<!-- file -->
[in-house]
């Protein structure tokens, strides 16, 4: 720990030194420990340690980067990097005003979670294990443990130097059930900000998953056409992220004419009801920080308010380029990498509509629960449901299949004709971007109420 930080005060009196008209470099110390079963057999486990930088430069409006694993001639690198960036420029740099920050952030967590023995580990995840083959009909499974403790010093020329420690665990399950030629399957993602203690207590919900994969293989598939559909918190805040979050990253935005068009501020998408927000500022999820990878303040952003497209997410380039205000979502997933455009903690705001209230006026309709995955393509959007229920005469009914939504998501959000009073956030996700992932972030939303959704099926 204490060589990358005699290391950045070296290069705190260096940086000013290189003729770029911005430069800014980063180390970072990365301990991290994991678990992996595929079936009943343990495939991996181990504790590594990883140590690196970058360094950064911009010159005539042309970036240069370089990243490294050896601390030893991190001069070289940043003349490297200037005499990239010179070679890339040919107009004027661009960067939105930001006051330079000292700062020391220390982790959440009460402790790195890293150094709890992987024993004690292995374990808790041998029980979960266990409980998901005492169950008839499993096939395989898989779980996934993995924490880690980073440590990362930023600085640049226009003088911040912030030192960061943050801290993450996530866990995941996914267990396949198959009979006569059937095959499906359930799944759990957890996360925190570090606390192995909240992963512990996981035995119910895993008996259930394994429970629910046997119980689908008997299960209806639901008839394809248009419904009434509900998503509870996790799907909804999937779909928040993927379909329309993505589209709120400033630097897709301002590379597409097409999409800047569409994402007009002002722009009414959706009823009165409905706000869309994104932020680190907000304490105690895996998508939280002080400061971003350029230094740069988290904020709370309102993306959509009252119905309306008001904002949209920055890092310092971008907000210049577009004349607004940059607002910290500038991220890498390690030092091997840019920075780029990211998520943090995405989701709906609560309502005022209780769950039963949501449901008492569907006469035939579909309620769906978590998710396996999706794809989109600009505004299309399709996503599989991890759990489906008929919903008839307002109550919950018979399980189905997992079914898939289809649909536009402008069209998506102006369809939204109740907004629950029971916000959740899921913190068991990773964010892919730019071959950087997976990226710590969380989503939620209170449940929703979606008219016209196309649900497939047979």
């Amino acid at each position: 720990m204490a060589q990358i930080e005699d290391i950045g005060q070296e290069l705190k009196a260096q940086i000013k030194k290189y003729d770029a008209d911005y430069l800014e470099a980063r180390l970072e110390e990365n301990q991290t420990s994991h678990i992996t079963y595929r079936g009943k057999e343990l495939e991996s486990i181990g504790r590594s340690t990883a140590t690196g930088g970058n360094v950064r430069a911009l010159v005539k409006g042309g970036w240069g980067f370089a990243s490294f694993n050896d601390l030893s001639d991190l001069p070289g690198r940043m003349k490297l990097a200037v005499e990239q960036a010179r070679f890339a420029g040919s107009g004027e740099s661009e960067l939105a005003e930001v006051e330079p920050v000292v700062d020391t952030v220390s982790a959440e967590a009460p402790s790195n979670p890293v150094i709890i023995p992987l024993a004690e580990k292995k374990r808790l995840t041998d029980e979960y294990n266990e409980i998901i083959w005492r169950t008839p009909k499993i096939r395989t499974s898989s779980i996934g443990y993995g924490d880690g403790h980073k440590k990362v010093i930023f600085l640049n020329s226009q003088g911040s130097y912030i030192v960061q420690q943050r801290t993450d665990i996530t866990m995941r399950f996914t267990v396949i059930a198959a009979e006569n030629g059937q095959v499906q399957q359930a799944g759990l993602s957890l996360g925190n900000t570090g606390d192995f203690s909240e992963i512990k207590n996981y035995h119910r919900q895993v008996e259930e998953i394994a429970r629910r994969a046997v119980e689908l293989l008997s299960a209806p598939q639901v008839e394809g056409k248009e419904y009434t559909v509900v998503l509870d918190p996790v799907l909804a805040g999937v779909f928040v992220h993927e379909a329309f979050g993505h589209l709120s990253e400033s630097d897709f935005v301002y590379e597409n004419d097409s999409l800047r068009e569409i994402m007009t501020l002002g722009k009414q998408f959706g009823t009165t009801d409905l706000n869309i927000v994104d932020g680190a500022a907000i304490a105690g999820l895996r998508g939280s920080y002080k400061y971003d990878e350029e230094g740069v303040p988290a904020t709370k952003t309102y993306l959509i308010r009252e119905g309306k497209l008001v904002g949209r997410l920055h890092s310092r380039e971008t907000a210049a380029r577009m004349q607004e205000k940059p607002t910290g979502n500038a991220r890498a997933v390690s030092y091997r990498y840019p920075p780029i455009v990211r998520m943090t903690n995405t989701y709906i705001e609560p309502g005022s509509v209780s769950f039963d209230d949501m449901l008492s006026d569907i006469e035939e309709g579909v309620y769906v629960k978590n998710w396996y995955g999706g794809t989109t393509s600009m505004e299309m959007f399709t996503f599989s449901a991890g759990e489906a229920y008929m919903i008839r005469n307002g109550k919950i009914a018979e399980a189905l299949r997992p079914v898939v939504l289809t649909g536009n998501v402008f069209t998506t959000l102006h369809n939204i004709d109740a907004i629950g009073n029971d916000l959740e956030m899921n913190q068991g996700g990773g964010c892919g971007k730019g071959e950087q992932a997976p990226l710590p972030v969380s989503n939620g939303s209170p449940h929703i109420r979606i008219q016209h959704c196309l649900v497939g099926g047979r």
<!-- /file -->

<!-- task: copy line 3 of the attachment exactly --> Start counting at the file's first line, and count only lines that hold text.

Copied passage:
């Amino acid at each position: 720990m204490a060589q990358i930080e005699d290391i950045g005060q070296e290069l705190k009196a260096q940086i000013k030194k290189y003729d770029a008209d911005y430069l800014e470099a980063r180390l970072e110390e990365n301990q991290t420990s994991h678990i992996t079963y595929r079936g009943k057999e343990l495939e991996s486990i181990g504790r590594s340690t990883a140590t690196g930088g970058n360094v950064r430069a911009l010159v005539k409006g042309g970036w240069g980067f370089a990243s490294f694993n050896d601390l030893s001639d991190l001069p070289g690198r940043m003349k490297l990097a200037v005499e990239q960036a010179r070679f890339a420029g040919s107009g004027e740099s661009e960067l939105a005003e930001v006051e330079p920050v000292v700062d020391t952030v220390s982790a959440e967590a009460p402790s790195n979670p890293v150094i709890i023995p992987l024993a004690e580990k292995k374990r808790l995840t041998d029980e979960y294990n266990e409980i998901i083959w005492r169950t008839p009909k499993i096939r395989t499974s898989s779980i996934g443990y993995g924490d880690g403790h980073k440590k990362v010093i930023f600085l640049n020329s226009q003088g911040s130097y912030i030192v960061q420690q943050r801290t993450d665990i996530t866990m995941r399950f996914t267990v396949i059930a198959a009979e006569n030629g059937q095959v499906q399957q359930a799944g759990l993602s957890l996360g925190n900000t570090g606390d192995f203690s909240e992963i512990k207590n996981y035995h119910r919900q895993v008996e259930e998953i394994a429970r629910r994969a046997v119980e689908l293989l008997s299960a209806p598939q639901v008839e394809g056409k248009e419904y009434t559909v509900v998503l509870d918190p996790v799907l909804a805040g999937v779909f928040v992220h993927e379909a329309f979050g993505h589209l709120s990253e400033s630097d897709f935005v301002y590379e597409n004419d097409s999409l800047r068009e569409i994402m007009t501020l002002g722009k009414q998408f959706g009823t009165t009801d409905l706000n869309i927000v994104d932020g680190a500022a907000i304490a105690g999820l895996r998508g939280s920080y002080k400061y971003d990878e350029e230094g740069v303040p988290a904020t709370k952003t309102y993306l959509i308010r009252e119905g309306k497209l008001v904002g949209r997410l920055h890092s310092r380039e971008t907000a210049a380029r577009m004349q607004e205000k940059p607002t910290g979502n500038a991220r890498a997933v390690s030092y091997r990498y840019p920075p780029i455009v990211r998520m943090t903690n995405t989701y709906i705001e609560p309502g005022s509509v209780s769950f039963d209230d949501m449901l008492s006026d569907i006469e035939e309709g579909v309620y769906v629960k978590n998710w396996y995955g999706g794809t989109t393509s600009m505004e299309m959007f399709t996503f599989s449901a991890g759990e489906a229920y008929m919903i008839r005469n307002g109550k919950i009914a018979e399980a189905l299949r997992p079914v898939v939504l289809t649909g536009n998501v402008f069209t998506t959000l102006h369809n939204i004709d109740a907004i629950g009073n029971d916000l959740e956030m899921n913190q068991g996700g990773g964010c892919g971007k730019g071959e950087q992932a997976p990226l710590p972030v969380s989503n939620g939303s209170p449940h929703i109420r979606i008219q016209h959704c196309l649900v497939g099926g047979r």